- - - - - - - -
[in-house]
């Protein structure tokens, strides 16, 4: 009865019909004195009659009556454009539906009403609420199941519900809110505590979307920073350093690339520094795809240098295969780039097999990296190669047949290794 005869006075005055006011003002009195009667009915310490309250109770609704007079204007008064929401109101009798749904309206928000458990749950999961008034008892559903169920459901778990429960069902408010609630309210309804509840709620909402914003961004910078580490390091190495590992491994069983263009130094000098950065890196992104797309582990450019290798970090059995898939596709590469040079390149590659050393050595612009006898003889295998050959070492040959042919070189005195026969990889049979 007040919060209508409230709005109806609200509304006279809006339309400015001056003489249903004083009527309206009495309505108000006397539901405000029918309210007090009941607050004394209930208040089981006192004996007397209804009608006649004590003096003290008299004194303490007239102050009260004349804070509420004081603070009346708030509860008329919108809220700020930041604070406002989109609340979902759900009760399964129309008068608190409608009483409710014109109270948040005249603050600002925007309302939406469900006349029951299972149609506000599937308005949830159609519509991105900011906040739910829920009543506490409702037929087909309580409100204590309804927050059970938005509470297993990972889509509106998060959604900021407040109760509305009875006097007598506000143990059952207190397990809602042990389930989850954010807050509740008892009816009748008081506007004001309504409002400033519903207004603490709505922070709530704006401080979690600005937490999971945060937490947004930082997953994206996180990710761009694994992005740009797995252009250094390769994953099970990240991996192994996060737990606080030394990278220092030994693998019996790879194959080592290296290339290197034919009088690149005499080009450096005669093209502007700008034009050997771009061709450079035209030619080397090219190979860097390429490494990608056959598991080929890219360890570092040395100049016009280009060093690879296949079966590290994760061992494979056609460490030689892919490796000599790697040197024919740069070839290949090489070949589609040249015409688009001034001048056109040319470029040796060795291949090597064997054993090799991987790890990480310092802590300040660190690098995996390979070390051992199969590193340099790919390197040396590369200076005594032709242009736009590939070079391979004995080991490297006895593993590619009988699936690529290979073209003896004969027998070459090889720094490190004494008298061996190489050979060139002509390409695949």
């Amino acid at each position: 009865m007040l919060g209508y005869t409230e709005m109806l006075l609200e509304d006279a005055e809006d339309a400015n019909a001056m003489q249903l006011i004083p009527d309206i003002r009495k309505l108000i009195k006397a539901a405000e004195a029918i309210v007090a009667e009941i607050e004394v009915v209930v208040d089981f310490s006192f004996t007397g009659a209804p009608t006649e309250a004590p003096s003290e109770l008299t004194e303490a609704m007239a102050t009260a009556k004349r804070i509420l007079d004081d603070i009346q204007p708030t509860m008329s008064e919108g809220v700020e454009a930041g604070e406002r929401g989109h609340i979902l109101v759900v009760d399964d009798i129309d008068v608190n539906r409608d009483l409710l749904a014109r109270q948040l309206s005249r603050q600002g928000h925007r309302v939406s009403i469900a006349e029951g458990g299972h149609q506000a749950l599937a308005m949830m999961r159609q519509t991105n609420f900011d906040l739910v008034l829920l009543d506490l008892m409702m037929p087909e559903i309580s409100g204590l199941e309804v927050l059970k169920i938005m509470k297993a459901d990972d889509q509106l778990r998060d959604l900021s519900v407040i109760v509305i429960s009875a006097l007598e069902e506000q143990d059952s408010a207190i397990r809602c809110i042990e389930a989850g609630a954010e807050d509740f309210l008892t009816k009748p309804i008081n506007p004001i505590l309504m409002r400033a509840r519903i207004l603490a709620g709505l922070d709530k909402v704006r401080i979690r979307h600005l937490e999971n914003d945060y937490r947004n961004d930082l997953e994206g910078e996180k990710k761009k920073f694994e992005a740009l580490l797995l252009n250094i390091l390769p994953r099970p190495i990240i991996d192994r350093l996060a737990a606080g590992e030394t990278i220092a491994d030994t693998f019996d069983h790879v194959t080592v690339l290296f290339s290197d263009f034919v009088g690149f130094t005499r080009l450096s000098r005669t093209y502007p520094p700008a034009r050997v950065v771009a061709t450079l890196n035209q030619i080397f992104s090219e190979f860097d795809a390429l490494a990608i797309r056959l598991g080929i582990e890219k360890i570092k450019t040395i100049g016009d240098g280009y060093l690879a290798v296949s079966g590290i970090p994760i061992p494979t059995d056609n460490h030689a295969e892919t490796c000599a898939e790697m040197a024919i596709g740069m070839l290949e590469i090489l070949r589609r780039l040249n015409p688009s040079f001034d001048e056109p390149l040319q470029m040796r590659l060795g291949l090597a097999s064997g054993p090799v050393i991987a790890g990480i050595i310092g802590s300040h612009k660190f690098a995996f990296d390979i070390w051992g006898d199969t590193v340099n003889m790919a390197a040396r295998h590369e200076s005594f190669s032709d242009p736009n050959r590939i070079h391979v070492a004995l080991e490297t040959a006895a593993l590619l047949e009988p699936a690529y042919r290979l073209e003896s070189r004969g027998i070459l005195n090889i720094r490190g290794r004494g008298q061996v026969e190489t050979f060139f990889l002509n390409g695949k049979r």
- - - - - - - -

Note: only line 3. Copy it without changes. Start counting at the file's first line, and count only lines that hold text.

């Amino acid at each position: 009865m007040l919060g209508y005869t409230e709005m109806l006075l609200e509304d006279a005055e809006d339309a400015n019909a001056m003489q249903l006011i004083p009527d309206i003002r009495k309505l108000i009195k006397a539901a405000e004195a029918i309210v007090a009667e009941i607050e004394v009915v209930v208040d089981f310490s006192f004996t007397g009659a209804p009608t006649e309250a004590p003096s003290e109770l008299t004194e303490a609704m007239a102050t009260a009556k004349r804070i509420l007079d004081d603070i009346q204007p708030t509860m008329s008064e919108g809220v700020e454009a930041g604070e406002r929401g989109h609340i979902l109101v759900v009760d399964d009798i129309d008068v608190n539906r409608d009483l409710l749904a014109r109270q948040l309206s005249r603050q600002g928000h925007r309302v939406s009403i469900a006349e029951g458990g299972h149609q506000a749950l599937a308005m949830m999961r159609q519509t991105n609420f900011d906040l739910v008034l829920l009543d506490l008892m409702m037929p087909e559903i309580s409100g204590l199941e309804v927050l059970k169920i938005m509470k297993a459901d990972d889509q509106l778990r998060d959604l900021s519900v407040i109760v509305i429960s009875a006097l007598e069902e506000q143990d059952s408010a207190i397990r809602c809110i042990e389930a989850g609630a954010e807050d509740f309210l008892t009816k009748p309804i008081n506007p004001i505590l309504m409002r400033a509840r519903i207004l603490a709620g709505l922070d709530k909402v704006r401080i979690r979307h600005l937490e999971n914003d945060y937490r947004n961004d930082l997953e994206g910078e996180k990710k761009k920073f694994e992005a740009l580490l797995l252009n250094i390091l390769p994953r099970p190495i990240i991996d192994r350093l996060a737990a606080g590992e030394t990278i220092a491994d030994t693998f019996d069983h790879v194959t080592v690339l290296f290339s290197d263009f034919v009088g690149f130094t005499r080009l450096s000098r005669t093209y502007p520094p700008a034009r050997v950065v771009a061709t450079l890196n035209q030619i080397f992104s090219e190979f860097d795809a390429l490494a990608i797309r056959l598991g080929i582990e890219k360890i570092k450019t040395i100049g016009d240098g280009y060093l690879a290798v296949s079966g590290i970090p994760i061992p494979t059995d056609n460490h030689a295969e892919t490796c000599a898939e790697m040197a024919i596709g740069m070839l290949e590469i090489l070949r589609r780039l040249n015409p688009s040079f001034d001048e056109p390149l040319q470029m040796r590659l060795g291949l090597a097999s064997g054993p090799v050393i991987a790890g990480i050595i310092g802590s300040h612009k660190f690098a995996f990296d390979i070390w051992g006898d199969t590193v340099n003889m790919a390197a040396r295998h590369e200076s005594f190669s032709d242009p736009n050959r590939i070079h391979v070492a004995l080991e490297t040959a006895a593993l590619l047949e009988p699936a690529y042919r290979l073209e003896s070189r004969g027998i070459l005195n090889i720094r490190g290794r004494g008298q061996v026969e190489t050979f060139f990889l002509n390409g695949k049979r």